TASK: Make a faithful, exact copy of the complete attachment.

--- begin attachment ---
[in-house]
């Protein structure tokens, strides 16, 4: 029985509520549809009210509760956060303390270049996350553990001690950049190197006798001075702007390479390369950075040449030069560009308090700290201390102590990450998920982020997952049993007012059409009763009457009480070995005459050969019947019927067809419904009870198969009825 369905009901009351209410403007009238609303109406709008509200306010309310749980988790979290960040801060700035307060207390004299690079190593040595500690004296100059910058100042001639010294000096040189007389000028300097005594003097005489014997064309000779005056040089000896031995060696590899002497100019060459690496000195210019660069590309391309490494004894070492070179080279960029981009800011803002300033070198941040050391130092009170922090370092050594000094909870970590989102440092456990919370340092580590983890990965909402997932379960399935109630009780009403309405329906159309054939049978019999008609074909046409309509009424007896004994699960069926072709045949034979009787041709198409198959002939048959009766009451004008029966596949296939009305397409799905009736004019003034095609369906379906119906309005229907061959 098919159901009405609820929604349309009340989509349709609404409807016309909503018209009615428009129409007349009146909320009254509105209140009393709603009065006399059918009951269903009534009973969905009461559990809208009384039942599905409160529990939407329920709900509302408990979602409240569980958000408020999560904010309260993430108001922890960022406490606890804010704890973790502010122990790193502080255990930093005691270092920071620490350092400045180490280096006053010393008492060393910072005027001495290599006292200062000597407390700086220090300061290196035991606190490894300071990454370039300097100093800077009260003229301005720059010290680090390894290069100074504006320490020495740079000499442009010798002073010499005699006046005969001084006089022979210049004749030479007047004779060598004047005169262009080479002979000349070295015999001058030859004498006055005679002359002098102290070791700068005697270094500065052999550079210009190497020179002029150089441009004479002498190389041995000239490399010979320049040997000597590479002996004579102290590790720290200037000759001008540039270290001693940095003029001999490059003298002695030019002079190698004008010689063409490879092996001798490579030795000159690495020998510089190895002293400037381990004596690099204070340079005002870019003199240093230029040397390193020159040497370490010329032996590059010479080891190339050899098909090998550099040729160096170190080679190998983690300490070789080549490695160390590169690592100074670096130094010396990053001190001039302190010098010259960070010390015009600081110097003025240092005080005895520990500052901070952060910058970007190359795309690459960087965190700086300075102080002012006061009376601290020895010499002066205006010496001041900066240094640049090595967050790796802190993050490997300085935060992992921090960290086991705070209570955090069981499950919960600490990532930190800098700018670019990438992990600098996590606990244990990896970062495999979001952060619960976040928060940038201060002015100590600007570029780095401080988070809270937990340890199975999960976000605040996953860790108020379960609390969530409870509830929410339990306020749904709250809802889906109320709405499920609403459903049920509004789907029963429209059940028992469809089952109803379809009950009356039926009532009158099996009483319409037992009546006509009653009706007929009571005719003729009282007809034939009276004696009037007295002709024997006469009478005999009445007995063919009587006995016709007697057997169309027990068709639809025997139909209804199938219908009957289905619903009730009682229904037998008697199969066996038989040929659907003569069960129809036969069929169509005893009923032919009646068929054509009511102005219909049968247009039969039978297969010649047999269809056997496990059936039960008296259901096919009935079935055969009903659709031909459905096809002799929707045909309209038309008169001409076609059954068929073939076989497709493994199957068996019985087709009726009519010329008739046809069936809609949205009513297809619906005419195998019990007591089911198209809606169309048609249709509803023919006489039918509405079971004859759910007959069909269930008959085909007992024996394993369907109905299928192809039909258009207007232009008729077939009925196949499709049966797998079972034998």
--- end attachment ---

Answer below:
[in-house]
């Protein structure tokens, strides 16, 4: 029985509520549809009210509760956060303390270049996350553990001690950049190197006798001075702007390479390369950075040449030069560009308090700290201390102590990450998920982020997952049993007012059409009763009457009480070995005459050969019947019927067809419904009870198969009825 369905009901009351209410403007009238609303109406709008509200306010309310749980988790979290960040801060700035307060207390004299690079190593040595500690004296100059910058100042001639010294000096040189007389000028300097005594003097005489014997064309000779005056040089000896031995060696590899002497100019060459690496000195210019660069590309391309490494004894070492070179080279960029981009800011803002300033070198941040050391130092009170922090370092050594000094909870970590989102440092456990919370340092580590983890990965909402997932379960399935109630009780009403309405329906159309054939049978019999008609074909046409309509009424007896004994699960069926072709045949034979009787041709198409198959002939048959009766009451004008029966596949296939009305397409799905009736004019003034095609369906379906119906309005229907061959 098919159901009405609820929604349309009340989509349709609404409807016309909503018209009615428009129409007349009146909320009254509105209140009393709603009065006399059918009951269903009534009973969905009461559990809208009384039942599905409160529990939407329920709900509302408990979602409240569980958000408020999560904010309260993430108001922890960022406490606890804010704890973790502010122990790193502080255990930093005691270092920071620490350092400045180490280096006053010393008492060393910072005027001495290599006292200062000597407390700086220090300061290196035991606190490894300071990454370039300097100093800077009260003229301005720059010290680090390894290069100074504006320490020495740079000499442009010798002073010499005699006046005969001084006089022979210049004749030479007047004779060598004047005169262009080479002979000349070295015999001058030859004498006055005679002359002098102290070791700068005697270094500065052999550079210009190497020179002029150089441009004479002498190389041995000239490399010979320049040997000597590479002996004579102290590790720290200037000759001008540039270290001693940095003029001999490059003298002695030019002079190698004008010689063409490879092996001798490579030795000159690495020998510089190895002293400037381990004596690099204070340079005002870019003199240093230029040397390193020159040497370490010329032996590059010479080891190339050899098909090998550099040729160096170190080679190998983690300490070789080549490695160390590169690592100074670096130094010396990053001190001039302190010098010259960070010390015009600081110097003025240092005080005895520990500052901070952060910058970007190359795309690459960087965190700086300075102080002012006061009376601290020895010499002066205006010496001041900066240094640049090595967050790796802190993050490997300085935060992992921090960290086991705070209570955090069981499950919960600490990532930190800098700018670019990438992990600098996590606990244990990896970062495999979001952060619960976040928060940038201060002015100590600007570029780095401080988070809270937990340890199975999960976000605040996953860790108020379960609390969530409870509830929410339990306020749904709250809802889906109320709405499920609403459903049920509004789907029963429209059940028992469809089952109803379809009950009356039926009532009158099996009483319409037992009546006509009653009706007929009571005719003729009282007809034939009276004696009037007295002709024997006469009478005999009445007995063919009587006995016709007697057997169309027990068709639809025997139909209804199938219908009957289905619903009730009682229904037998008697199969066996038989040929659907003569069960129809036969069929169509005893009923032919009646068929054509009511102005219909049968247009039969039978297969010649047999269809056997496990059936039960008296259901096919009935079935055969009903659709031909459905096809002799929707045909309209038309008169001409076609059954068929073939076989497709493994199957068996019985087709009726009519010329008739046809069936809609949205009513297809619906005419195998019990007591089911198209809606169309048609249709509803023919006489039918509405079971004859759910007959069909269930008959085909007992024996394993369907109905299928192809039909258009207007232009008729077939009925196949499709049966797998079972034998």